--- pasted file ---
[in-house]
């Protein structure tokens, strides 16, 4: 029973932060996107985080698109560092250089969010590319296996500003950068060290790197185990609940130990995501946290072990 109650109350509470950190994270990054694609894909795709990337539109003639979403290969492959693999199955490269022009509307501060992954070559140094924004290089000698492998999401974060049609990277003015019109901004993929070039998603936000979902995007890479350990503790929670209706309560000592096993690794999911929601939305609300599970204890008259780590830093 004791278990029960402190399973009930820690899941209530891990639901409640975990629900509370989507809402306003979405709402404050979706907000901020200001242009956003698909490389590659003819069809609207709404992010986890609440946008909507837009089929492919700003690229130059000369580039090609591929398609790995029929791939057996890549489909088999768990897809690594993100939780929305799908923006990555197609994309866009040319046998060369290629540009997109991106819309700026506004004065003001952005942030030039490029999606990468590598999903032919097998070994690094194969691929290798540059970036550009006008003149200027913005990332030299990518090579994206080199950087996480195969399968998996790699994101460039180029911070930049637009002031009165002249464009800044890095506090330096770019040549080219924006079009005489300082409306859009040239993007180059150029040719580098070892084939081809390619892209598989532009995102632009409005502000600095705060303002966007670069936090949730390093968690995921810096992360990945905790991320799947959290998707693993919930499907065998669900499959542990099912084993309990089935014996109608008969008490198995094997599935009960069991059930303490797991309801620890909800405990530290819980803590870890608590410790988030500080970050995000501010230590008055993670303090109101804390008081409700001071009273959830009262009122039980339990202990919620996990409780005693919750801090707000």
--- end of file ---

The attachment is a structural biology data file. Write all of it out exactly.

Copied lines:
[in-house]
């Protein structure tokens, strides 16, 4: 029973932060996107985080698109560092250089969010590319296996500003950068060290790197185990609940130990995501946290072990 109650109350509470950190994270990054694609894909795709990337539109003639979403290969492959693999199955490269022009509307501060992954070559140094924004290089000698492998999401974060049609990277003015019109901004993929070039998603936000979902995007890479350990503790929670209706309560000592096993690794999911929601939305609300599970204890008259780590830093 004791278990029960402190399973009930820690899941209530891990639901409640975990629900509370989507809402306003979405709402404050979706907000901020200001242009956003698909490389590659003819069809609207709404992010986890609440946008909507837009089929492919700003690229130059000369580039090609591929398609790995029929791939057996890549489909088999768990897809690594993100939780929305799908923006990555197609994309866009040319046998060369290629540009997109991106819309700026506004004065003001952005942030030039490029999606990468590598999903032919097998070994690094194969691929290798540059970036550009006008003149200027913005990332030299990518090579994206080199950087996480195969399968998996790699994101460039180029911070930049637009002031009165002249464009800044890095506090330096770019040549080219924006079009005489300082409306859009040239993007180059150029040719580098070892084939081809390619892209598989532009995102632009409005502000600095705060303002966007670069936090949730390093968690995921810096992360990945905790991320799947959290998707693993919930499907065998669900499959542990099912084993309990089935014996109608008969008490198995094997599935009960069991059930303490797991309801620890909800405990530290819980803590870890608590410790988030500080970050995000501010230590008055993670303090109101804390008081409700001071009273959830009262009122039980339990202990919620996990409780005693919750801090707000």